Researchers found vulnerabilities being exploited in the wild between the end of October and the first days of November. On October 31, Chrome posted that a stable channel security update for Windows, Mac, and Linux versions of Chrome will be rolled out in the next few days in order to fix two use-after-free flaws in audio and PDFium, assigned CVE-2019-13720 and CVE-2019-13721 respectively. The U.S. Department of Homeland Security’s Cybersecurity and Infrastructure Security Agency (CISA) has released a statement advising users and administrators to apply the updates. Meanwhile, security researcher Marcus Hutchins aka MalwareTech reported that BlueKeep (CVE-2019-0708) was being actively used as part of a hacking campaign to install cryptocurrency miner malware in unpatched systems. The campaign-related events were first noticed by Kevin Beaumont after his honeypot network crashed.
As November rolled in, initial reports showed a number of unpatched legacy systems becoming the targets of a campaign in exploiting the Microsoft Remote Desktop Protocol (RDP) flaw BlueKeep. Despite security updates from Microsoft in May and a warning issued by the U.S. National Security Agency (NSA) in June, it is estimated that more than 500,000 systems remain unprotected against CVE-2019-0708, with exposed RDP ports being abused to install a malicious Monero miner. Tweets by Hutchins suggested that specific honeypots were targeted, and later Beaumont noted that activity related to the exploit has ceased. However, incidents like these should be taken seriously — the activity can be seen as cybercriminals testing their codes currently in development. While this recent instance of BlueKeep being used does not have self-propagation, BlueKeep is a wormable flaw. It can install more malicious software once successfully exploited, and researchers warn that it can also be used to spread to other internet-connected devices even without the necessary credentials.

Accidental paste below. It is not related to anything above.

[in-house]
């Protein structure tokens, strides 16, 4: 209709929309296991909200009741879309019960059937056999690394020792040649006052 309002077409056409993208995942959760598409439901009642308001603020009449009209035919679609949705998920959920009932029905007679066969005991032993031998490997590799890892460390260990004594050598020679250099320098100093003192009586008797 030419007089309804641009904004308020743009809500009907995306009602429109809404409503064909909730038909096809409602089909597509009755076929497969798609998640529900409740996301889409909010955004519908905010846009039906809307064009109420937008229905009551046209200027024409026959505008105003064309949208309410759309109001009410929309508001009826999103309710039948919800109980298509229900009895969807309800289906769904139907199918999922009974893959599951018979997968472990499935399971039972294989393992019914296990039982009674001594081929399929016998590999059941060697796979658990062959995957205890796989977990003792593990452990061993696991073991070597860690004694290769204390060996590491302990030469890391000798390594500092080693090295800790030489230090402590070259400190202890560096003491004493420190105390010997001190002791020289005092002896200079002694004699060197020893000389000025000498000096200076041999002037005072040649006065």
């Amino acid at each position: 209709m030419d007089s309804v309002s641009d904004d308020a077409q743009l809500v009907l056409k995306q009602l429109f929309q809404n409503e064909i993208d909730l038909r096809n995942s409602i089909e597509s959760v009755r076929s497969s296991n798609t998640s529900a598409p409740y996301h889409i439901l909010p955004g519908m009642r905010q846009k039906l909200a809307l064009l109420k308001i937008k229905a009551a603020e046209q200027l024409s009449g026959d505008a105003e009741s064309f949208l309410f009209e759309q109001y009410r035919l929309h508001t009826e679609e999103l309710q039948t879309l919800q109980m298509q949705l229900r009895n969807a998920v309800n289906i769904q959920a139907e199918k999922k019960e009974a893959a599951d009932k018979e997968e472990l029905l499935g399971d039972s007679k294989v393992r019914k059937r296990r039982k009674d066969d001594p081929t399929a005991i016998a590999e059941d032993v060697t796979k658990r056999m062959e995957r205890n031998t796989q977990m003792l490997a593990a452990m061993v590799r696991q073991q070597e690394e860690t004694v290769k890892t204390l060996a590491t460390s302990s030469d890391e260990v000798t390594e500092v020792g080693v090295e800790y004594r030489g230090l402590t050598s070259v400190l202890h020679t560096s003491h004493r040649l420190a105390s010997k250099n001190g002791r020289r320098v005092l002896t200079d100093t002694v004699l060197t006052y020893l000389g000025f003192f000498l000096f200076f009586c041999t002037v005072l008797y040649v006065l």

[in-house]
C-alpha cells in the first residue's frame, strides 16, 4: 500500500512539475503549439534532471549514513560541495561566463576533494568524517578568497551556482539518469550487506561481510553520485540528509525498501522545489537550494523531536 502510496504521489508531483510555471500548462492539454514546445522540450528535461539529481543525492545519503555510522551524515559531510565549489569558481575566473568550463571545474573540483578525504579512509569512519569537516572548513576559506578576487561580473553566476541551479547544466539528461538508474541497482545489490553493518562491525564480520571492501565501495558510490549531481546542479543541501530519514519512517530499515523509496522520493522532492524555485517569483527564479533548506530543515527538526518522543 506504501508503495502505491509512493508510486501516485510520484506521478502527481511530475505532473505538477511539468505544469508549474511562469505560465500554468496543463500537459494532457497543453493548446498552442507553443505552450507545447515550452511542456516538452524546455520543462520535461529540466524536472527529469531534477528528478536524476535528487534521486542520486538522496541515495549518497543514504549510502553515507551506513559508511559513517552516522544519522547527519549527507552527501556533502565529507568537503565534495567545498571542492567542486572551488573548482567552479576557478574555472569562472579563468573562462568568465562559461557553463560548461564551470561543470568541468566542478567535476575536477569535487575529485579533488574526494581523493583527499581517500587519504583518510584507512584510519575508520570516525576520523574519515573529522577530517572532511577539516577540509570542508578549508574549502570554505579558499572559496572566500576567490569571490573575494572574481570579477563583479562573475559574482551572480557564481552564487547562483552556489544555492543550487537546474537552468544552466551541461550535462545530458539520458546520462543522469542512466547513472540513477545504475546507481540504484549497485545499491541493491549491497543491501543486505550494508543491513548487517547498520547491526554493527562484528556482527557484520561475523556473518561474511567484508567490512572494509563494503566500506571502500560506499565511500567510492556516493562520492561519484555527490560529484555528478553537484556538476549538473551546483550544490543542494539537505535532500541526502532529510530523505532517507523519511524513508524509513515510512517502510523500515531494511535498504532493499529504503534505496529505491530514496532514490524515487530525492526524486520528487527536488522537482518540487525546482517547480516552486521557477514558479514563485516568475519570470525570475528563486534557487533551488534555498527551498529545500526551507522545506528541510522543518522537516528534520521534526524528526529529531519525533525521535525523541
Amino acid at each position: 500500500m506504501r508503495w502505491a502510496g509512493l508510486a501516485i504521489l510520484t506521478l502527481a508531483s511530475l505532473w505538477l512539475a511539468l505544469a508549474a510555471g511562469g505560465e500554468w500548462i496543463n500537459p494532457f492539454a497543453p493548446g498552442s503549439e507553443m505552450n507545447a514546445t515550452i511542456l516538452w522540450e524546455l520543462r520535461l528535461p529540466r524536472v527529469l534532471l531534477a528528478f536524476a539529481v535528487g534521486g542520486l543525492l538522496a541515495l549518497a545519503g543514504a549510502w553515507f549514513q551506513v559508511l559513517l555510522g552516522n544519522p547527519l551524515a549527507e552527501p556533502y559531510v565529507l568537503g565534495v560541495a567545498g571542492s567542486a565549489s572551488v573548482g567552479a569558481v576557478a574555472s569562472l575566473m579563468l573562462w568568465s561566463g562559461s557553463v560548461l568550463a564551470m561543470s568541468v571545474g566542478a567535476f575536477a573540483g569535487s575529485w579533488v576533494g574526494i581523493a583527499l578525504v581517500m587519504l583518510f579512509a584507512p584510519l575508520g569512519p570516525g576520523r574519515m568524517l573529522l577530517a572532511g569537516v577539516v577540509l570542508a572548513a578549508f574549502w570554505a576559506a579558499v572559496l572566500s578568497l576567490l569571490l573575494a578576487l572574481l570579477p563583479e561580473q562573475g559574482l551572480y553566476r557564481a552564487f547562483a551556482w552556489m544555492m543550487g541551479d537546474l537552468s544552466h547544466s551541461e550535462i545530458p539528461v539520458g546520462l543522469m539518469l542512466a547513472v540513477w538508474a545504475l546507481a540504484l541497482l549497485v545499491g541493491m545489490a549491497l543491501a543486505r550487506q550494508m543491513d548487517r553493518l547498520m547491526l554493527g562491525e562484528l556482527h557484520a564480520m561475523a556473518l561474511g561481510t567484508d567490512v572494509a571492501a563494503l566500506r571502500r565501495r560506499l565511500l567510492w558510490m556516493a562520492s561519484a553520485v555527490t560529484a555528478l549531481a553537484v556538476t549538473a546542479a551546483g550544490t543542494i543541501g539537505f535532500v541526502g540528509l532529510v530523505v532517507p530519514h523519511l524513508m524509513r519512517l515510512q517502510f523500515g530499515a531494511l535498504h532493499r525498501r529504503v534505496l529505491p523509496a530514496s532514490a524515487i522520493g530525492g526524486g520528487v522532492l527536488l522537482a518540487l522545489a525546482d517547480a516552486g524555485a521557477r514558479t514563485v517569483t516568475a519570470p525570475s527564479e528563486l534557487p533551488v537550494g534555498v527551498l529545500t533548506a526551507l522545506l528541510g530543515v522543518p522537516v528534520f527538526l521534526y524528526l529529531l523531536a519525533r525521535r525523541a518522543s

As reported in the Trend Micro midyear security roundup, malicious actors and persistent groups will find these security gaps in organizations’ systems as leverage for attacks and illicit profit. Make sure to reduce the attack surface that may exploit these vulnerabilities by following these best practices:
Keep your systems updated with the latest patches, and employ virtual patching or available hotfixes from legitimate vendors for legacy or end-of-life systems.
Close, restrict, or secure unnecessary ports or remote desktop services to minimize the attack surface for unauthorized users.
Employ the principle of least privilege by restricting permissions, access to tools, or programming techniques that can be used for intrusions. Enforce security mechanisms such as encryption, lockout policies, or other role-based access controls to provide an additional layer of security against attacks that involve compromising remote desktops.